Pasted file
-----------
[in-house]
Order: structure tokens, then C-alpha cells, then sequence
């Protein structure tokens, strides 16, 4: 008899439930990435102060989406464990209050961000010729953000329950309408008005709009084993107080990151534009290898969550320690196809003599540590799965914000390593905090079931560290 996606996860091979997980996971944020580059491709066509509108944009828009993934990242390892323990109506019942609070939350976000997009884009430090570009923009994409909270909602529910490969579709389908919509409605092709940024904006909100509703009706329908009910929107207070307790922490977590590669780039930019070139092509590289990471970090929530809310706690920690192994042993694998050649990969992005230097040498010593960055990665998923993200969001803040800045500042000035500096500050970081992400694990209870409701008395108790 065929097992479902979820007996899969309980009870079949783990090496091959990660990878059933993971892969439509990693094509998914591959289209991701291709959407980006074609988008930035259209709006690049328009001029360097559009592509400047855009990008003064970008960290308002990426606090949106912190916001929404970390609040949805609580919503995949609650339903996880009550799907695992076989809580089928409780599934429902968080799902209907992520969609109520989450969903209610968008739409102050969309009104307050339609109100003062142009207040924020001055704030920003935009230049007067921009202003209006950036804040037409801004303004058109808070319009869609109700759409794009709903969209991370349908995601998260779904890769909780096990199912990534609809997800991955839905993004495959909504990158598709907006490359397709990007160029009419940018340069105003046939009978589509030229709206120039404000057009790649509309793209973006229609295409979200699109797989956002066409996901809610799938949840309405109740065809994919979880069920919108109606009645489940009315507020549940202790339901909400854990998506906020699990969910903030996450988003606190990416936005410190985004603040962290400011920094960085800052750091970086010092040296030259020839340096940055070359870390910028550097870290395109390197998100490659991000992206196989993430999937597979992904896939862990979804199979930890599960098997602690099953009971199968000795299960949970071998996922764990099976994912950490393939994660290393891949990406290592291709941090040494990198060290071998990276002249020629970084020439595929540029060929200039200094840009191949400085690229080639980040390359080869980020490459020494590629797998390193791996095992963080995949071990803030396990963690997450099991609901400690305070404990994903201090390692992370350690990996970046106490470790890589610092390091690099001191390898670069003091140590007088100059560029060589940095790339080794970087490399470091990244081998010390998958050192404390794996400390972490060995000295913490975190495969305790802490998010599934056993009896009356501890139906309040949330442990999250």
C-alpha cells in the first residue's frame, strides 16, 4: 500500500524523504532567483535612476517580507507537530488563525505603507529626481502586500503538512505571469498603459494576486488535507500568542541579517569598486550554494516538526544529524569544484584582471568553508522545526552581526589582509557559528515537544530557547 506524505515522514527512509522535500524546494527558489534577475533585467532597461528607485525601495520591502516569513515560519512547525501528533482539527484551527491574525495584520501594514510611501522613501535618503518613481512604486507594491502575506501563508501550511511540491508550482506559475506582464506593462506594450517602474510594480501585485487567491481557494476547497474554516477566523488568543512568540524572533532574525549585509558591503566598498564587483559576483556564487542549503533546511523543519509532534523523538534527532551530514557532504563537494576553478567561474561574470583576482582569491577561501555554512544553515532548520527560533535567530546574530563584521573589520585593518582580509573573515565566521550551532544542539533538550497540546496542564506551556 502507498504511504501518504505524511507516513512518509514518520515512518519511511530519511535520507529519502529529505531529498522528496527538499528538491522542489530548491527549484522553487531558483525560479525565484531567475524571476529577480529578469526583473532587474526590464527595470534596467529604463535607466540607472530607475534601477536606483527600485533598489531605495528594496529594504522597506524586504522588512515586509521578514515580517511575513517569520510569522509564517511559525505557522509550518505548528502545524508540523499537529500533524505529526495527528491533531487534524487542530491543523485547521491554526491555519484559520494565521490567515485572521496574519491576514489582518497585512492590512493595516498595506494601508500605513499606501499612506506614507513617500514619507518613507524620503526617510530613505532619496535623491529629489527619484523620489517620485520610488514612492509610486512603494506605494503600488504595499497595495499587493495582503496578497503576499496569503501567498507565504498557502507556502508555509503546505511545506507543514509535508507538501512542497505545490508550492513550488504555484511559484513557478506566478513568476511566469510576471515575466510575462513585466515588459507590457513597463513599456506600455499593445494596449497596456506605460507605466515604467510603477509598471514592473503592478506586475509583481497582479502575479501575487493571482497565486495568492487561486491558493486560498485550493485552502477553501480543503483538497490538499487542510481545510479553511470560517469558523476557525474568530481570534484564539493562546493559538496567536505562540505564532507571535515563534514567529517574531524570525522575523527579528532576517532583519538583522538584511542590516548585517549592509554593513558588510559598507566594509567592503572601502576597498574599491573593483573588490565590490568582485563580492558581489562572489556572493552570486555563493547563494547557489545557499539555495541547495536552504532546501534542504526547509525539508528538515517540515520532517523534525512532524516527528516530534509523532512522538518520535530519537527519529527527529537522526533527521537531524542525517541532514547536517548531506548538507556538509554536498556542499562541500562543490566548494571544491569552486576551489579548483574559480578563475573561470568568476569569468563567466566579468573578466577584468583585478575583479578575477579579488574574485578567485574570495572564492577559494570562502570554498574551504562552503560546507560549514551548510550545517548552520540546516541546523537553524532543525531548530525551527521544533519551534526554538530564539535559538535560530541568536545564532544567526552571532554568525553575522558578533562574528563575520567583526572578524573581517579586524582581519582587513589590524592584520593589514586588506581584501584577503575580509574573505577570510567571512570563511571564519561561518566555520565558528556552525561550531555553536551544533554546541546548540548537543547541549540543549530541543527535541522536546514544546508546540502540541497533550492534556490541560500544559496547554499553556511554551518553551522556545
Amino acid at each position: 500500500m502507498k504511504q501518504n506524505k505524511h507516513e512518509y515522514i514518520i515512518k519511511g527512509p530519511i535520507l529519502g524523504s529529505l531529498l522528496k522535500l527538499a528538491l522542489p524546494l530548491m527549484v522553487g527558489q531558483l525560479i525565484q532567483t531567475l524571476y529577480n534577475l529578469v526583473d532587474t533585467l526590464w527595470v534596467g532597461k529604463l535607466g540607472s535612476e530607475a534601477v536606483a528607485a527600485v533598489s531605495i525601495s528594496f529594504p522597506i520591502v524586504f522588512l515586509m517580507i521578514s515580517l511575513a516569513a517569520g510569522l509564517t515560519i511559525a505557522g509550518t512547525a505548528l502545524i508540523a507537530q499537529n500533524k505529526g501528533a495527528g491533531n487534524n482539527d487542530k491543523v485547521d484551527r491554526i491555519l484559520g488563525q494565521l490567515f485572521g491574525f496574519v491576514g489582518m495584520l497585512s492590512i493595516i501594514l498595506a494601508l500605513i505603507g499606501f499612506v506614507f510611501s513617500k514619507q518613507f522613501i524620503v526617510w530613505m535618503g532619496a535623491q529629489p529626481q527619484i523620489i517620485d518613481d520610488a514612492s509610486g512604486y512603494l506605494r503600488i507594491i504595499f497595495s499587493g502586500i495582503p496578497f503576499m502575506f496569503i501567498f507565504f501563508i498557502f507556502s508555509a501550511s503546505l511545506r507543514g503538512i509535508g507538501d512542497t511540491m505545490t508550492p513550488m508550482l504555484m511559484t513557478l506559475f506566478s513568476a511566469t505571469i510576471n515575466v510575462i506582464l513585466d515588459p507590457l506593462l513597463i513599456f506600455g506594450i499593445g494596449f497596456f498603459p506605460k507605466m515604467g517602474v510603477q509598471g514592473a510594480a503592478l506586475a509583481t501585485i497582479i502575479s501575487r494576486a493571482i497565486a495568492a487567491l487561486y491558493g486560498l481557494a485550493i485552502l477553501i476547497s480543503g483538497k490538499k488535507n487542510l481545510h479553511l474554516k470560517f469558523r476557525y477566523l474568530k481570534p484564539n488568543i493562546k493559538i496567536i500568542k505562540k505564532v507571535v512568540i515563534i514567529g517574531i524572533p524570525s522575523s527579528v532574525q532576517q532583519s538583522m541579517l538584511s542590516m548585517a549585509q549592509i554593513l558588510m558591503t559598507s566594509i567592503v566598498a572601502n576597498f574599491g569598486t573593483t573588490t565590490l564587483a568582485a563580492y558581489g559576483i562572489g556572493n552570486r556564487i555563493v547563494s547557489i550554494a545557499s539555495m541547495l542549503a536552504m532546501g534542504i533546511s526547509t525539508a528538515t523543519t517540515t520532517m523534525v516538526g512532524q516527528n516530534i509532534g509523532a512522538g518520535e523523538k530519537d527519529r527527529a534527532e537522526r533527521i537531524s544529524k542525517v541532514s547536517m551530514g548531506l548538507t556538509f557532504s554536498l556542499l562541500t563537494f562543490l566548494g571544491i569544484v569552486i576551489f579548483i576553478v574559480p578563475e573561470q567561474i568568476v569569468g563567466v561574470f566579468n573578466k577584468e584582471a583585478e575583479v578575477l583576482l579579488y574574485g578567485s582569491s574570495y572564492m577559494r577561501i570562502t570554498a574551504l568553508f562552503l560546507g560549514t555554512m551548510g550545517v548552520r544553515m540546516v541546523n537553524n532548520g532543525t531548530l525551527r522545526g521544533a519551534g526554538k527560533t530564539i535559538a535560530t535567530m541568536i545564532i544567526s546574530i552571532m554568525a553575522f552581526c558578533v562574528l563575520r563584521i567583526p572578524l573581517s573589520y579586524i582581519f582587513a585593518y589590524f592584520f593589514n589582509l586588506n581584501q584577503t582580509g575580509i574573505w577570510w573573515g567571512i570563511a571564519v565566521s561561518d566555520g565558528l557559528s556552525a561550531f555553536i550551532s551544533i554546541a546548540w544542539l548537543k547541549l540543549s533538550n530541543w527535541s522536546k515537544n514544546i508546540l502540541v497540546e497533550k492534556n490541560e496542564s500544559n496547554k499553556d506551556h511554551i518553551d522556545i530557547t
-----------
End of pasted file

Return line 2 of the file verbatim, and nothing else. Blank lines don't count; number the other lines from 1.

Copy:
Order: structure tokens, then C-alpha cells, then sequence